Yes! review by Do Me Bad Things

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  • Released: Apr 11, 2005
  • Sound: 10
  • Lyrics: 8
  • Overall Impression: 10
  • Reviewer's score: 9.3 Superb
  • Users' score: 1 (1 vote)
Do Me Bad Things: Yes!

Sound — 10
I think this bands sound is fantastic. Their musical style varys from genre to genre making them impossible to label. Some of the styles on this album features rock/pop/soul/metal/blues, thats how varied this album is. It so varied that at least one song would appeal to the smallest of minded music fans (NME). This band of nine people in total could have got their inspiration from anywhere, but the last description I heard was 'A Bizarre collision between The Commitments and IronMaiden, jamming in a fancy dress shop'.

Lyrics — 8
The lyrics most of the time are a bit random but the song 'The Song Rides' is about the music industry taking control. The band have up to 7 singers but three of them the main singers. Each singer matches the musical style perfectly, such as chanatal brown singing all the more 'pop' songs Mark Woods singing all the heavier stuff and Nickoli prowse singing the ones that are sort of in between the heavy and the 'pop'. Sometimes the main singers can share the song like the song 'The Daily Grind' where Mark starts of with his growly voice with an amazing guitar riff and then it dies down and nickoli starts to sing.

Overall Impression — 10
Does it compare to other albums? No-way, you probably wont find another album out as individual as this one until the second Do Me Bad Things album comes out. Songs I thought were most impressive are 'Off The hook', 'The Daily Grind', 'The Song rides', and amazing album opener 'Time For Deliverence.' I love the fact that this album is so different to other things, it is a breath of fresh air hearing this it gives me a break from all the 'alternitive' indie bands at the moment. There is some amazing riffs and solos in this album that no guitar player should overlook. Buy this album if you are wanting something new and just utterly class. The thing that I hate is that there only is 10 songs but there is a speacial edition CD that has four exta songs on it. If this album was stolen Id buy three more copies (the other two in reserve for back up just in case the other one got lost).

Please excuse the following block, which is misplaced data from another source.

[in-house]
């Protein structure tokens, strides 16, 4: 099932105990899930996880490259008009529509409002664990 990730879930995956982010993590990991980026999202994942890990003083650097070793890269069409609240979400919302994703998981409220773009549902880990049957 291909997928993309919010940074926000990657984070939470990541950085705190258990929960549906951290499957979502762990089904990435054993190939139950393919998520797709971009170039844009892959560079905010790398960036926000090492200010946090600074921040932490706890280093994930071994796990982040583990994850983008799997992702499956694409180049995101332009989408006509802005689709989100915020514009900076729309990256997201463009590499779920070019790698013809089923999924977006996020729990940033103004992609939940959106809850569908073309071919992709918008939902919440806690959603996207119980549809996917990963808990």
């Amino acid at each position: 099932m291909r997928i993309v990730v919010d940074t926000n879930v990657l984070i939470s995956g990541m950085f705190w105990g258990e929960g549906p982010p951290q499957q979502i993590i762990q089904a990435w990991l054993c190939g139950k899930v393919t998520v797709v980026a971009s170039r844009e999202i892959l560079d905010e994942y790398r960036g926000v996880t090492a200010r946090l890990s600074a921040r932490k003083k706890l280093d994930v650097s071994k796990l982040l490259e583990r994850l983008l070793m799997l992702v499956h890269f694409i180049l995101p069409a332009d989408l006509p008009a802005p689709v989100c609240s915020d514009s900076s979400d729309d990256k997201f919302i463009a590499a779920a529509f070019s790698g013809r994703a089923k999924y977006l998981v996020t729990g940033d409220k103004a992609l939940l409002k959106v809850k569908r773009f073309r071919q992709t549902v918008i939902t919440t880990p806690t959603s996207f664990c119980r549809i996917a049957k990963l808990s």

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    This Croydon nontet were once explosive. Unfortunately, there is now little hope for a sophomore effort from its recently separated members. I heard the news no more than a week after I started listening to them, and am regrettably forever deprived of the opportunity to see their live performance. However, judging by the sonic grandeur of the group, I can sleep at night safe in the knowledge that it would have been comparable to a profound religious experience. The music is not just good, it is immense. Every intelligent person that starts a band spends at least a moment thinking about originality - perhaps the guitarist could learn some folk music, the drummer could hammer out some d'n'b kicks and the singer could emulate a Cradle of Filth roar, all the while backed by a Japanese xylophonist. However, it is rare that any such fusion ever occurs, and when it does the music usually suffers and the band are condemned to the "Experimental" shelves of music stores, and the dustbins of disgruntled buyers. With "Do Me Bad Things", this is not so. From the sublime stomp of "Time for Deliverance", the album's offbeat ignition, right through to its conclusion, the album "Yes!" is graced by priceless musical gems. The almost-dissonant beauty of "Burn Some Money" with it's psychadelic guitar opening, and the synthesiser-driven late night groove of "Liv Ullman on Drums" are just a couple of the album's unmissable tracks, which are far too many to list and account for around 95% of the cd's songs. As this is a guitar website I will add that the fretwork is at times nothing short of incendiary, and at other times can only be described as irresistably funky. Despite the epic melting pot of instruments and styles, there is plenty of room for blistering licks delivered with soul. Good stuff indeed.